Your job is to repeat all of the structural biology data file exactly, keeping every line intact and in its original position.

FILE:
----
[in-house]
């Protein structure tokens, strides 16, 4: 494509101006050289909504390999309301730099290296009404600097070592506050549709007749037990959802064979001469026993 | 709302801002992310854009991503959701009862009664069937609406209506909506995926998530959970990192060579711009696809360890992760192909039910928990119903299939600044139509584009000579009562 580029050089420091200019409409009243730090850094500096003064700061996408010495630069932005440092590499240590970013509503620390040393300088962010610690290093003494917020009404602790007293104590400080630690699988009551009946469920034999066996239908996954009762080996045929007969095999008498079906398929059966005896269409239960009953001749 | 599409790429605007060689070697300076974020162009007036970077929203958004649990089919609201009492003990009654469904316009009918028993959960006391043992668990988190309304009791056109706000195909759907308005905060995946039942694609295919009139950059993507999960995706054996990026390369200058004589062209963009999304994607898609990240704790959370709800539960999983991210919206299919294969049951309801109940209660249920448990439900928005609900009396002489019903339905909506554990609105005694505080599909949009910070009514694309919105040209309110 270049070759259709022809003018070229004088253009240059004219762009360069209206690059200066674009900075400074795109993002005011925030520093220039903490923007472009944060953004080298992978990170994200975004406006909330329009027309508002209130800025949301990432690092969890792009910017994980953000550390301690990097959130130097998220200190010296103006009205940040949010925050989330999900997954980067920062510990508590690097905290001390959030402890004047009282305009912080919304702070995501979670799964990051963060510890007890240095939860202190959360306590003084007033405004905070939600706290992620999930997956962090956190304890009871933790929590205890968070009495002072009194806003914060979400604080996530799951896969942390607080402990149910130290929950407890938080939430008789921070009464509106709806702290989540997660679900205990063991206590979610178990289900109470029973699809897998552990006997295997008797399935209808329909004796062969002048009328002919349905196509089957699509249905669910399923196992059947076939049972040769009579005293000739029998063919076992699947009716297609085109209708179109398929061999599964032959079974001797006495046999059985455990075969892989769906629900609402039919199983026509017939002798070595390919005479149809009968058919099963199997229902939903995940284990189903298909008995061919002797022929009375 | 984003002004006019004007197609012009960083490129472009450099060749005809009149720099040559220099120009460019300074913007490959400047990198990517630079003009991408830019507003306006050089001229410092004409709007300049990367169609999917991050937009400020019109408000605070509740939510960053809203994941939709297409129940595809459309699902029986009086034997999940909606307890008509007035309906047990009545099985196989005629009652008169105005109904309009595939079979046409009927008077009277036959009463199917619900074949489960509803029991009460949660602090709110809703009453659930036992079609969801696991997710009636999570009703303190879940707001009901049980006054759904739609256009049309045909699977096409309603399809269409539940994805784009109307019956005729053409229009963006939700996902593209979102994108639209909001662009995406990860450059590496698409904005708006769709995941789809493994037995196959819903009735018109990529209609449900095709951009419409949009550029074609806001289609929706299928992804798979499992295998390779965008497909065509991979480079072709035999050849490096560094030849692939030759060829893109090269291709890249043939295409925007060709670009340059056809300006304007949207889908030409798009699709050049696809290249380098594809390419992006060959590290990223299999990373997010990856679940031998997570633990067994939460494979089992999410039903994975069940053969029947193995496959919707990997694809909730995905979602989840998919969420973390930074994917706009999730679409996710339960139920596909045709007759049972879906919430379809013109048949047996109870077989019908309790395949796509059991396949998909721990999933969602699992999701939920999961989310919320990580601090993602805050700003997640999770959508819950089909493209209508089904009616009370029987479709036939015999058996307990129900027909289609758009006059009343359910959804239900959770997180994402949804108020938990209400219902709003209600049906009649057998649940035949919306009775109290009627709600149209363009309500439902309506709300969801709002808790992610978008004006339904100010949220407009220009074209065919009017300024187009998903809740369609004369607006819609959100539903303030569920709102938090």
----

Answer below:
[in-house]
């Protein structure tokens, strides 16, 4: 494509101006050289909504390999309301730099290296009404600097070592506050549709007749037990959802064979001469026993 | 709302801002992310854009991503959701009862009664069937609406209506909506995926998530959970990192060579711009696809360890992760192909039910928990119903299939600044139509584009000579009562 580029050089420091200019409409009243730090850094500096003064700061996408010495630069932005440092590499240590970013509503620390040393300088962010610690290093003494917020009404602790007293104590400080630690699988009551009946469920034999066996239908996954009762080996045929007969095999008498079906398929059966005896269409239960009953001749 | 599409790429605007060689070697300076974020162009007036970077929203958004649990089919609201009492003990009654469904316009009918028993959960006391043992668990988190309304009791056109706000195909759907308005905060995946039942694609295919009139950059993507999960995706054996990026390369200058004589062209963009999304994607898609990240704790959370709800539960999983991210919206299919294969049951309801109940209660249920448990439900928005609900009396002489019903339905909506554990609105005694505080599909949009910070009514694309919105040209309110 270049070759259709022809003018070229004088253009240059004219762009360069209206690059200066674009900075400074795109993002005011925030520093220039903490923007472009944060953004080298992978990170994200975004406006909330329009027309508002209130800025949301990432690092969890792009910017994980953000550390301690990097959130130097998220200190010296103006009205940040949010925050989330999900997954980067920062510990508590690097905290001390959030402890004047009282305009912080919304702070995501979670799964990051963060510890007890240095939860202190959360306590003084007033405004905070939600706290992620999930997956962090956190304890009871933790929590205890968070009495002072009194806003914060979400604080996530799951896969942390607080402990149910130290929950407890938080939430008789921070009464509106709806702290989540997660679900205990063991206590979610178990289900109470029973699809897998552990006997295997008797399935209808329909004796062969002048009328002919349905196509089957699509249905669910399923196992059947076939049972040769009579005293000739029998063919076992699947009716297609085109209708179109398929061999599964032959079974001797006495046999059985455990075969892989769906629900609402039919199983026509017939002798070595390919005479149809009968058919099963199997229902939903995940284990189903298909008995061919002797022929009375 | 984003002004006019004007197609012009960083490129472009450099060749005809009149720099040559220099120009460019300074913007490959400047990198990517630079003009991408830019507003306006050089001229410092004409709007300049990367169609999917991050937009400020019109408000605070509740939510960053809203994941939709297409129940595809459309699902029986009086034997999940909606307890008509007035309906047990009545099985196989005629009652008169105005109904309009595939079979046409009927008077009277036959009463199917619900074949489960509803029991009460949660602090709110809703009453659930036992079609969801696991997710009636999570009703303190879940707001009901049980006054759904739609256009049309045909699977096409309603399809269409539940994805784009109307019956005729053409229009963006939700996902593209979102994108639209909001662009995406990860450059590496698409904005708006769709995941789809493994037995196959819903009735018109990529209609449900095709951009419409949009550029074609806001289609929706299928992804798979499992295998390779965008497909065509991979480079072709035999050849490096560094030849692939030759060829893109090269291709890249043939295409925007060709670009340059056809300006304007949207889908030409798009699709050049696809290249380098594809390419992006060959590290990223299999990373997010990856679940031998997570633990067994939460494979089992999410039903994975069940053969029947193995496959919707990997694809909730995905979602989840998919969420973390930074994917706009999730679409996710339960139920596909045709007759049972879906919430379809013109048949047996109870077989019908309790395949796509059991396949998909721990999933969602699992999701939920999961989310919320990580601090993602805050700003997640999770959508819950089909493209209508089904009616009370029987479709036939015999058996307990129900027909289609758009006059009343359910959804239900959770997180994402949804108020938990209400219902709003209600049906009649057998649940035949919306009775109290009627709600149209363009309500439902309506709300969801709002808790992610978008004006339904100010949220407009220009074209065919009017300024187009998903809740369609004369607006819609959100539903303030569920709102938090």